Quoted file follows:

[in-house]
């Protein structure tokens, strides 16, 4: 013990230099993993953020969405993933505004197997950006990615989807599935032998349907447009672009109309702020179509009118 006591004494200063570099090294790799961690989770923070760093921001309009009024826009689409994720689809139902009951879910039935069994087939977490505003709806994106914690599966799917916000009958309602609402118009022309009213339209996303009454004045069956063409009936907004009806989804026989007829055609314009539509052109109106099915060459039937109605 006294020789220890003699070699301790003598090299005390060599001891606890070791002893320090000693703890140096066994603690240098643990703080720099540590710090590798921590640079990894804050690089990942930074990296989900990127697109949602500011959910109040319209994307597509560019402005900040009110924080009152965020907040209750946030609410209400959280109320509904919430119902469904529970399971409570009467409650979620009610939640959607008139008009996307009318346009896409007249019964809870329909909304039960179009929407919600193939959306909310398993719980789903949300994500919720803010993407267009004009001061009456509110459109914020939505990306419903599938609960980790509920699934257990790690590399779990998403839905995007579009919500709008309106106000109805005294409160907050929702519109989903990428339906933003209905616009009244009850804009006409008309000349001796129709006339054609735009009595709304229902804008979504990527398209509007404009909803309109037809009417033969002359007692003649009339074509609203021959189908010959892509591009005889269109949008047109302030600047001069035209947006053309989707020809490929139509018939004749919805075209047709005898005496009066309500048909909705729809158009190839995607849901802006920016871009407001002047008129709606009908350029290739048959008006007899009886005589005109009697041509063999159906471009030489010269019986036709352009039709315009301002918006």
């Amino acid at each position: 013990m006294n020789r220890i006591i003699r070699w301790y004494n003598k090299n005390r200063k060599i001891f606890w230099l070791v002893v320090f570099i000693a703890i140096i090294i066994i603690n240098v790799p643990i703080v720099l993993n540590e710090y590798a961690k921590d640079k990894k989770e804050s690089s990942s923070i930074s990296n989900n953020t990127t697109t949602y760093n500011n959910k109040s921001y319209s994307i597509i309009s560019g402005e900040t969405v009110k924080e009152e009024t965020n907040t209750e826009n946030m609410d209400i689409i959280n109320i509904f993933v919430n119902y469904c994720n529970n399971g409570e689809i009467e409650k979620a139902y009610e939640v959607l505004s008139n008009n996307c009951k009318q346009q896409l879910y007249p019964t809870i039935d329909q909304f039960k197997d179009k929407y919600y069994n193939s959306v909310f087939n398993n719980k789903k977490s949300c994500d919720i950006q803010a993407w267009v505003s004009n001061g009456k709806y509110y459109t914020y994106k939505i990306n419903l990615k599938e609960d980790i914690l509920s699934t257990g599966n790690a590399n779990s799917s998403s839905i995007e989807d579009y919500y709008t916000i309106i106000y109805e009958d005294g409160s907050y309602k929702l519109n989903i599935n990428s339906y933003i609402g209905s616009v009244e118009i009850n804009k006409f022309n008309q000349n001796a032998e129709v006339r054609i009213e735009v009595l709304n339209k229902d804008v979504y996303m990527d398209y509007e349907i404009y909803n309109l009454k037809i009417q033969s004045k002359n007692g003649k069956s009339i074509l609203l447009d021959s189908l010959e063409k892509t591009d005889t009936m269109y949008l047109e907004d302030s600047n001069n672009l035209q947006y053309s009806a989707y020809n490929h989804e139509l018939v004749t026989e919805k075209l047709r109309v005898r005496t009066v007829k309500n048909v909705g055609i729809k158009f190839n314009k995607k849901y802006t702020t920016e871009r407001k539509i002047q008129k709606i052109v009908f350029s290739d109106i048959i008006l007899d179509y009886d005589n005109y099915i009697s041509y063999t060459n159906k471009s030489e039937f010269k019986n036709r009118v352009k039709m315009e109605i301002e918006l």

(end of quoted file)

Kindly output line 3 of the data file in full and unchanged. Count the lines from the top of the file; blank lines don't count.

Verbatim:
């Amino acid at each position: 013990m006294n020789r220890i006591i003699r070699w301790y004494n003598k090299n005390r200063k060599i001891f606890w230099l070791v002893v320090f570099i000693a703890i140096i090294i066994i603690n240098v790799p643990i703080v720099l993993n540590e710090y590798a961690k921590d640079k990894k989770e804050s690089s990942s923070i930074s990296n989900n953020t990127t697109t949602y760093n500011n959910k109040s921001y319209s994307i597509i309009s560019g402005e900040t969405v009110k924080e009152e009024t965020n907040t209750e826009n946030m609410d209400i689409i959280n109320i509904f993933v919430n119902y469904c994720n529970n399971g409570e689809i009467e409650k979620a139902y009610e939640v959607l505004s008139n008009n996307c009951k009318q346009q896409l879910y007249p019964t809870i039935d329909q909304f039960k197997d179009k929407y919600y069994n193939s959306v909310f087939n398993n719980k789903k977490s949300c994500d919720i950006q803010a993407w267009v505003s004009n001061g009456k709806y509110y459109t914020y994106k939505i990306n419903l990615k599938e609960d980790i914690l509920s699934t257990g599966n790690a590399n779990s799917s998403s839905i995007e989807d579009y919500y709008t916000i309106i106000y109805e009958d005294g409160s907050y309602k929702l519109n989903i599935n990428s339906y933003i609402g209905s616009v009244e118009i009850n804009k006409f022309n008309q000349n001796a032998e129709v006339r054609i009213e735009v009595l709304n339209k229902d804008v979504y996303m990527d398209y509007e349907i404009y909803n309109l009454k037809i009417q033969s004045k002359n007692g003649k069956s009339i074509l609203l447009d021959s189908l010959e063409k892509t591009d005889t009936m269109y949008l047109e907004d302030s600047n001069n672009l035209q947006y053309s009806a989707y020809n490929h989804e139509l018939v004749t026989e919805k075209l047709r109309v005898r005496t009066v007829k309500n048909v909705g055609i729809k158009f190839n314009k995607k849901y802006t702020t920016e871009r407001k539509i002047q008129k709606i052109v009908f350029s290739d109106i048959i008006l007899d179509y009886d005589n005109y099915i009697s041509y063999t060459n159906k471009s030489e039937f010269k019986n036709r009118v352009k039709m315009e109605i301002e918006l």